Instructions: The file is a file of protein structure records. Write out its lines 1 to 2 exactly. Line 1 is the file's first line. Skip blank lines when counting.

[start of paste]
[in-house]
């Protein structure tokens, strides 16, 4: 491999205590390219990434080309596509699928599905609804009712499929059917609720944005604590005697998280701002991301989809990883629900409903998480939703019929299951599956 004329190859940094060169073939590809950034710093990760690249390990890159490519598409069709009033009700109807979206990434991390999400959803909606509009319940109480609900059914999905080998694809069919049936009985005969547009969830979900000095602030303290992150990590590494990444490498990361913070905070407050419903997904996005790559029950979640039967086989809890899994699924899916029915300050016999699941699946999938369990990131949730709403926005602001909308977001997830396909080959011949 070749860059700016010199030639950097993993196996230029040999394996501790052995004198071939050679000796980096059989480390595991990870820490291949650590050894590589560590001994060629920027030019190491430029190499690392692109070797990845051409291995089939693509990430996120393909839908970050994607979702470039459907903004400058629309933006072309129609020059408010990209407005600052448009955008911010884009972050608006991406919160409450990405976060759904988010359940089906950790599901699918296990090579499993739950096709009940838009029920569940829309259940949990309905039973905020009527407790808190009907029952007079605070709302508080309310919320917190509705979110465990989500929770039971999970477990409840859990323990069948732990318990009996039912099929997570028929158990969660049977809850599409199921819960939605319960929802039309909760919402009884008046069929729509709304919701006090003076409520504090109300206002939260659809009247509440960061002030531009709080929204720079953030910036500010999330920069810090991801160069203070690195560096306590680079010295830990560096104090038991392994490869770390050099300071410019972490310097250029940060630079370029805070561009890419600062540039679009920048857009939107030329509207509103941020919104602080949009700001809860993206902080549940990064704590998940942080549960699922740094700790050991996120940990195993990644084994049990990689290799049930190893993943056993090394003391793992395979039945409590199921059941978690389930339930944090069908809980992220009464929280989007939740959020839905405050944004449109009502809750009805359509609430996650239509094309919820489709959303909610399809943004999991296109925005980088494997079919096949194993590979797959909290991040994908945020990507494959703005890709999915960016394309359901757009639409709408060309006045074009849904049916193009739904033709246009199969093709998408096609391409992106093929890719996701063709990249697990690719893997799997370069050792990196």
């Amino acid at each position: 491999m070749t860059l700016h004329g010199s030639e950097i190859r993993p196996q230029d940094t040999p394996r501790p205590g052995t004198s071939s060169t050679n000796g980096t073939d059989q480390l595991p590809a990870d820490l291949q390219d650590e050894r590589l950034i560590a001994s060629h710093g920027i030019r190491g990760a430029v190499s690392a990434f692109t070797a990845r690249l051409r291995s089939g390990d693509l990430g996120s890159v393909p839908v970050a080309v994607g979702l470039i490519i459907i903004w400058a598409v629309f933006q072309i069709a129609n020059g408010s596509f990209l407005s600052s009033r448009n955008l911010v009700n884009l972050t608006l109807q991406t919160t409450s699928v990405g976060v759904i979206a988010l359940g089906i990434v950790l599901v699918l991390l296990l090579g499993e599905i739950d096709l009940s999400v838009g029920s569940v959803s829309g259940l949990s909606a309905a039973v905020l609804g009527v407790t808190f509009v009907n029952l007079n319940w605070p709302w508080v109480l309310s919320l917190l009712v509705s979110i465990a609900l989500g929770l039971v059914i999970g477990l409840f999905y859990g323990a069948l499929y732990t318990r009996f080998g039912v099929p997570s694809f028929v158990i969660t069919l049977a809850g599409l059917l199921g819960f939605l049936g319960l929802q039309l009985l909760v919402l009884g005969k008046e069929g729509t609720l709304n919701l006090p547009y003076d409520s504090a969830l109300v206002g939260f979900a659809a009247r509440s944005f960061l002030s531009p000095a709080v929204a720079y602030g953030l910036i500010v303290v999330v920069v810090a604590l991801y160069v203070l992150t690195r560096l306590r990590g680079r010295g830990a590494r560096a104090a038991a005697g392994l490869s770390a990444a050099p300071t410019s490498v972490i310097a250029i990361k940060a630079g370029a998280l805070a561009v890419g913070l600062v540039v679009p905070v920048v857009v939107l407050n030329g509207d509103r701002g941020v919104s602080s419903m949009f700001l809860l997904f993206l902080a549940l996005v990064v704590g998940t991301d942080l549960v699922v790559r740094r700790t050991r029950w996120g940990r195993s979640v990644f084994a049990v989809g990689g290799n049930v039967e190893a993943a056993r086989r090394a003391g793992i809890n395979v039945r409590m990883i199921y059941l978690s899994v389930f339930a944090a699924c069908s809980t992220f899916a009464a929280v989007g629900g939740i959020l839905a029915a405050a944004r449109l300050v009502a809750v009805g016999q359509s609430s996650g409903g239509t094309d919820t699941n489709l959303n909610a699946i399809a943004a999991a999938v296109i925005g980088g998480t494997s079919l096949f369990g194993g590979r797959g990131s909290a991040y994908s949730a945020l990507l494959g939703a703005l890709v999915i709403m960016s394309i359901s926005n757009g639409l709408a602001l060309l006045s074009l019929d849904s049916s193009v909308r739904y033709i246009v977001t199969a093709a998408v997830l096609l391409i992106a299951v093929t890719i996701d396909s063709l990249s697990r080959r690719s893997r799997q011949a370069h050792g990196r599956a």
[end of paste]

[in-house]
């Protein structure tokens, strides 16, 4: 491999205590390219990434080309596509699928599905609804009712499929059917609720944005604590005697998280701002991301989809990883629900409903998480939703019929299951599956 004329190859940094060169073939590809950034710093990760690249390990890159490519598409069709009033009700109807979206990434991390999400959803909606509009319940109480609900059914999905080998694809069919049936009985005969547009969830979900000095602030303290992150990590590494990444490498990361913070905070407050419903997904996005790559029950979640039967086989809890899994699924899916029915300050016999699941699946999938369990990131949730709403926005602001909308977001997830396909080959011949 070749860059700016010199030639950097993993196996230029040999394996501790052995004198071939050679000796980096059989480390595991990870820490291949650590050894590589560590001994060629920027030019190491430029190499690392692109070797990845051409291995089939693509990430996120393909839908970050994607979702470039459907903004400058629309933006072309129609020059408010990209407005600052448009955008911010884009972050608006991406919160409450990405976060759904988010359940089906950790599901699918296990090579499993739950096709009940838009029920569940829309259940949990309905039973905020009527407790808190009907029952007079605070709302508080309310919320917190509705979110465990989500929770039971999970477990409840859990323990069948732990318990009996039912099929997570028929158990969660049977809850599409199921819960939605319960929802039309909760919402009884008046069929729509709304919701006090003076409520504090109300206002939260659809009247509440960061002030531009709080929204720079953030910036500010999330920069810090991801160069203070690195560096306590680079010295830990560096104090038991392994490869770390050099300071410019972490310097250029940060630079370029805070561009890419600062540039679009920048857009939107030329509207509103941020919104602080949009700001809860993206902080549940990064704590998940942080549960699922740094700790050991996120940990195993990644084994049990990689290799049930190893993943056993090394003391793992395979039945409590199921059941978690389930339930944090069908809980992220009464929280989007939740959020839905405050944004449109009502809750009805359509609430996650239509094309919820489709959303909610399809943004999991296109925005980088494997079919096949194993590979797959909290991040994908945020990507494959703005890709999915960016394309359901757009639409709408060309006045074009849904049916193009739904033709246009199969093709998408096609391409992106093929890719996701063709990249697990690719893997799997370069050792990196």